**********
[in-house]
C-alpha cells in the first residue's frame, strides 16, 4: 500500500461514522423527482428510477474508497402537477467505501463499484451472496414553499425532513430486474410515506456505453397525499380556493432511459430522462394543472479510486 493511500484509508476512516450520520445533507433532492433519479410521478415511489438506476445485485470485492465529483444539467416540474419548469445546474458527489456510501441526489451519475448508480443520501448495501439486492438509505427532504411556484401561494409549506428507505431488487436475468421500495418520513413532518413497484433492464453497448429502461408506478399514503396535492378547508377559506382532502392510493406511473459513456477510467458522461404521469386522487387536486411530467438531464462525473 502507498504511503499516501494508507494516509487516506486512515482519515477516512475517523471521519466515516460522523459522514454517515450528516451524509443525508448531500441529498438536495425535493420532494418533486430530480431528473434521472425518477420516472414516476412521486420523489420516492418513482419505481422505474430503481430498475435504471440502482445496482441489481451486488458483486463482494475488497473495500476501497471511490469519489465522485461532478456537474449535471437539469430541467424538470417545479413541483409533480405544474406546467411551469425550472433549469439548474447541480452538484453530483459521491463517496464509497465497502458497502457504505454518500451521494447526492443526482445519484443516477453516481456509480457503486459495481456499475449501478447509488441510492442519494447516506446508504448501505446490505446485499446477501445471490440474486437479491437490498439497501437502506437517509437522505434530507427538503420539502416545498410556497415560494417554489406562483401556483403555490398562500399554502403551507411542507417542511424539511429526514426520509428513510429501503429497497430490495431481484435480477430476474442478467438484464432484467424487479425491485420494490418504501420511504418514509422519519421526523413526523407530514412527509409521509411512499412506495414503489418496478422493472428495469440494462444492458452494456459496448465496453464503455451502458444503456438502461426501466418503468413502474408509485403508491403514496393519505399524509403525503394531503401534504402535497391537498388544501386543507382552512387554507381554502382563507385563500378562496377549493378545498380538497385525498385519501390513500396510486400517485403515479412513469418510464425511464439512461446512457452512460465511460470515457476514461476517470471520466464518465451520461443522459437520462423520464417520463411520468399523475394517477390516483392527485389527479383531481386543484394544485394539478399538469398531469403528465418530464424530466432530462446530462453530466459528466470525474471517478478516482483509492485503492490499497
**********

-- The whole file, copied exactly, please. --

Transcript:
[in-house]
C-alpha cells in the first residue's frame, strides 16, 4: 500500500461514522423527482428510477474508497402537477467505501463499484451472496414553499425532513430486474410515506456505453397525499380556493432511459430522462394543472479510486 493511500484509508476512516450520520445533507433532492433519479410521478415511489438506476445485485470485492465529483444539467416540474419548469445546474458527489456510501441526489451519475448508480443520501448495501439486492438509505427532504411556484401561494409549506428507505431488487436475468421500495418520513413532518413497484433492464453497448429502461408506478399514503396535492378547508377559506382532502392510493406511473459513456477510467458522461404521469386522487387536486411530467438531464462525473 502507498504511503499516501494508507494516509487516506486512515482519515477516512475517523471521519466515516460522523459522514454517515450528516451524509443525508448531500441529498438536495425535493420532494418533486430530480431528473434521472425518477420516472414516476412521486420523489420516492418513482419505481422505474430503481430498475435504471440502482445496482441489481451486488458483486463482494475488497473495500476501497471511490469519489465522485461532478456537474449535471437539469430541467424538470417545479413541483409533480405544474406546467411551469425550472433549469439548474447541480452538484453530483459521491463517496464509497465497502458497502457504505454518500451521494447526492443526482445519484443516477453516481456509480457503486459495481456499475449501478447509488441510492442519494447516506446508504448501505446490505446485499446477501445471490440474486437479491437490498439497501437502506437517509437522505434530507427538503420539502416545498410556497415560494417554489406562483401556483403555490398562500399554502403551507411542507417542511424539511429526514426520509428513510429501503429497497430490495431481484435480477430476474442478467438484464432484467424487479425491485420494490418504501420511504418514509422519519421526523413526523407530514412527509409521509411512499412506495414503489418496478422493472428495469440494462444492458452494456459496448465496453464503455451502458444503456438502461426501466418503468413502474408509485403508491403514496393519505399524509403525503394531503401534504402535497391537498388544501386543507382552512387554507381554502382563507385563500378562496377549493378545498380538497385525498385519501390513500396510486400517485403515479412513469418510464425511464439512461446512457452512460465511460470515457476514461476517470471520466464518465451520461443522459437520462423520464417520463411520468399523475394517477390516483392527485389527479383531481386543484394544485394539478399538469398531469403528465418530464424530466432530462446530462453530466459528466470525474471517478478516482483509492485503492490499497